Based on these equations, we would like to know , , , , and so forth, by measuring the velocity response under a known, controlled voltage input. In this paper, we consider two application situations: the first situation is that the disturbance torque is negligible, while in the second one, the disturbance needs to be considered.
2.1. Estimation without the Disturbance Torque
When the voltage speed response dominates; for example, the input voltage is large, we can ignore the disturbance torque in the speed response see (3). In this case, we can consider the following DC motor model:
The transfer function can be factorized into where
Assumption 2.1. It is assumed here that there are two distinct real poles; that is, .
For a constant voltage input , the speed response is where
Consider the three terms in the step response one at a time. is a step function in the time domain; both and are exponential functions in the time domain and can be expanded using the Taylor series. Expanding the term , we get Expanding the term , we get
Combining the three terms together, we have the total speed response: where , , and .
According to (6), Thus, we have
The above equation allows us to calculate the mechanical and electrical time constants and using the coefficients of the power series in (11). These coefficients can be obtained by curve fitting the motor speed step response data using power functions.
2.2. Estimation with the Disturbance Torque
Consider that the disturbance torque in the DC motor is not negligible. The disturbance transfer function is Disturbance torque generally consists of the cogging torque and the friction torque. The cogging torque is quite complicated and is not addressed here. Both the kinetic and viscous frictions are considered and are assumed to be constant on average under a constant motor speed.
Given a constant motor terminal voltage and the constant disturbance (ignore the cogging torque or consider the average cogging torque effect on speed over one revolution is zero) , the speed response is
As in the previous section, applying the partial fraction expansion of the step response in the Laplace domain, then expanding the exponential terms in the time domain using the Taylor series, we obtain the total step response in the time domain:
Based on these coefficients, we have and another equation for : Then, we can express the motor parameters as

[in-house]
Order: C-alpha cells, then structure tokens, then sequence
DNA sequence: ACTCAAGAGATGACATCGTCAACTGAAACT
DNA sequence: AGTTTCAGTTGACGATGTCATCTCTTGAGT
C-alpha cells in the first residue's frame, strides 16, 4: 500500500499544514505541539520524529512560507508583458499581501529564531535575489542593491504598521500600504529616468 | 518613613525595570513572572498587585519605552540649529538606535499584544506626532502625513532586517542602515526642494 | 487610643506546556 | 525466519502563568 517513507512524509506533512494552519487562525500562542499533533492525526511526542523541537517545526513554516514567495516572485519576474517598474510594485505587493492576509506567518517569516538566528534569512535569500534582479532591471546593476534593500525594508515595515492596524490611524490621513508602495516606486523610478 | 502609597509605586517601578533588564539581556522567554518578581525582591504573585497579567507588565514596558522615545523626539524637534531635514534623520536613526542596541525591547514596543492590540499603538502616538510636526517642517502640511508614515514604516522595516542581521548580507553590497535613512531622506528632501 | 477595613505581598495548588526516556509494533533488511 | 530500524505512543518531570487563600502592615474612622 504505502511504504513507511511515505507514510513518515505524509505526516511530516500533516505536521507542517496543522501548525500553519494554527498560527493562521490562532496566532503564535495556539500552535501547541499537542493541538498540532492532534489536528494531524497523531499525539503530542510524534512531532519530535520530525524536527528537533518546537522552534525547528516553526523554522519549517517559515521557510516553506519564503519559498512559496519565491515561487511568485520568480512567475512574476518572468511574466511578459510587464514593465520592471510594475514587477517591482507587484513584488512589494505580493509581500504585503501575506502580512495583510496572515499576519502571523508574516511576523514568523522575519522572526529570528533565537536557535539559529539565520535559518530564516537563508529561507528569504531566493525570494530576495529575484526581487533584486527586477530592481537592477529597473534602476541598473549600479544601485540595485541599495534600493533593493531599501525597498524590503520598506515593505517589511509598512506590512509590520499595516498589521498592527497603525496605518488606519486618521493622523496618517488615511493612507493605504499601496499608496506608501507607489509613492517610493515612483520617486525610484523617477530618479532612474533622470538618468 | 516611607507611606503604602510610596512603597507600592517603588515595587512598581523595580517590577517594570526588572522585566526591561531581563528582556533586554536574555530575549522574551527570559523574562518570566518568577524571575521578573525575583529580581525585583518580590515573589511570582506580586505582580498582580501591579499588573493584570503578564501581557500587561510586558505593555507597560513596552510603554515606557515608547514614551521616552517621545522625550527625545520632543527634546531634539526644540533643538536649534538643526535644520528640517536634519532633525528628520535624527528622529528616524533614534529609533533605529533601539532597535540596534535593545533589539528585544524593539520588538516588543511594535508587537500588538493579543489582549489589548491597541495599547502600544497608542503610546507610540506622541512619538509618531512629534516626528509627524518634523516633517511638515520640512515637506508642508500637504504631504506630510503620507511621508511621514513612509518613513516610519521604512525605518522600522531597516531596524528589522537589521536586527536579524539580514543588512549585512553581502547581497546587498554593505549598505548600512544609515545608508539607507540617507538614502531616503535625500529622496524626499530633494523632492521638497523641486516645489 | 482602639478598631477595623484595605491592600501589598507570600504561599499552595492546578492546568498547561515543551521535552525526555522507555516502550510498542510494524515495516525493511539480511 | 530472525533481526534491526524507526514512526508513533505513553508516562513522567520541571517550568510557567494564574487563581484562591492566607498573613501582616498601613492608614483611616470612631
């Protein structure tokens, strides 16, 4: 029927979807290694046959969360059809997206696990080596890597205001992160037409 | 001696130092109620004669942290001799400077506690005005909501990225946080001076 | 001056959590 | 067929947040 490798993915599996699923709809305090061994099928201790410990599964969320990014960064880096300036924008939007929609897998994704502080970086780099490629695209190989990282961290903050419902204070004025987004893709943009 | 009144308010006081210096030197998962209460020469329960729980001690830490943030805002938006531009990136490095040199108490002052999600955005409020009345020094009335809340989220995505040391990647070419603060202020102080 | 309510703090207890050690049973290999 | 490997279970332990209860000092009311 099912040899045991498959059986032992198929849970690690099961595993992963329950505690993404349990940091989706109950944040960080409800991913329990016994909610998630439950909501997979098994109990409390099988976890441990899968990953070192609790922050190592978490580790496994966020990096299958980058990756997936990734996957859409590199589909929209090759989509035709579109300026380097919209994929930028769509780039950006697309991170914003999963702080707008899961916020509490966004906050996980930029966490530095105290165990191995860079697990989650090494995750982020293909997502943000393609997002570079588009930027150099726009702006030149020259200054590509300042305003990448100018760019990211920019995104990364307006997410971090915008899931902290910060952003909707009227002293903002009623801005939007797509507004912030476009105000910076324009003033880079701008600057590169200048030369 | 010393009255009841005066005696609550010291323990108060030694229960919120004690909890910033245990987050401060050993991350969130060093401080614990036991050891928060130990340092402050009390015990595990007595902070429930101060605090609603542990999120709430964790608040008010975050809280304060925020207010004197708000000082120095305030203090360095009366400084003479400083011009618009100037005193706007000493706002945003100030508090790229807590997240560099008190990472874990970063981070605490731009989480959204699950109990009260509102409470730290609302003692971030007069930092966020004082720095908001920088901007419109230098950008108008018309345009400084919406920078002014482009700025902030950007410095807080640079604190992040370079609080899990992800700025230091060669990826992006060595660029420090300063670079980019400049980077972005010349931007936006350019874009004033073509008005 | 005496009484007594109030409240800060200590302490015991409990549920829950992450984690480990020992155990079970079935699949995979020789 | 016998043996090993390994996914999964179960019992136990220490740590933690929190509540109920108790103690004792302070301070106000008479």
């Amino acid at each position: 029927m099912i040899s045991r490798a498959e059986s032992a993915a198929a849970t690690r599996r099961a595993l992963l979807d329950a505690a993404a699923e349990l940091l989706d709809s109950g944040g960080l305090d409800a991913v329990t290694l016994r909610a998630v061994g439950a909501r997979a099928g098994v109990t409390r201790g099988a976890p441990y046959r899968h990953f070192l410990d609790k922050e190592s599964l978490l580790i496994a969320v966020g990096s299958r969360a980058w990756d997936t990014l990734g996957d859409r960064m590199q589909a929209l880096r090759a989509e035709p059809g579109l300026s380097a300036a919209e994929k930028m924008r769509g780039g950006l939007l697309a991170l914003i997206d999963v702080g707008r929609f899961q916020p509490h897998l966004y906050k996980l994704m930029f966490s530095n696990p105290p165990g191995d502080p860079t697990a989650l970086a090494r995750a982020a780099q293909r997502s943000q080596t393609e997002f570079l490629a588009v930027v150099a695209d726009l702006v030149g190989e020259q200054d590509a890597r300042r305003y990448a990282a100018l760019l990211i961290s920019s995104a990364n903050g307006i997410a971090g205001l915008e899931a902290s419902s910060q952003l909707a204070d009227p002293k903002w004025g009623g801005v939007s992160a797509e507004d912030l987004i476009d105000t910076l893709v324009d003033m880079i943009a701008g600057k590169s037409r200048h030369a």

Remark 1. Another relationship useful for checking the algorithm is based on the steady-state response of (15), expressed by the following equation: where and is the motor steady-state angular speed.
3. Implementation and Results
The proposed approaches were first applied to a Mabuchi RK370CA motor, then a Mabuchi FC130 motor. To implement the algorithms, a LabVIEW program was created to interface a pulse width modulated (PWM) motor drive and an optical encoder with quadrature digital outputs mounted on the motor shaft. The determinism of the sample time was assured by the LabVIEW real-time module. And, a national instrument (NI) LabVIEW FPGA (field programmable gate array) card was utilized to process the digital quadrature encoder signals to obtain the motor speed and to control the motor PWM drive.
Values of the motor parameters given in the motor specifications for reference are presented in Table 1.
Note that the Back-EMF and torque constant are not equal (although it should be theoretically). Inductance value is not given and was measured as 20.25 Henry. The resistance was measured as 16.4 Ω. Thus we calculated sec.
First, apply the algorithm for no-disturbance torque. To apply this algorithm, the speed response part due to the voltage input is assumed to dominate. To meet this condition, for example, the speed variation at the steady-state is small compared to the steady-state speed, we send a large voltage to the motor drive, volt. Next, we apply the approach for disturbance torque. The disturbances, that is, friction, effects on the speed response are significant when the input voltage is small. To demonstrate the effectiveness of the algorithm, we sent two voltages, volt and volt, to the motor. Driving the motor at two different voltage levels can demonstrate that the viscous friction varies with the speed, also can allow us to calculate the viscous damping coefficient.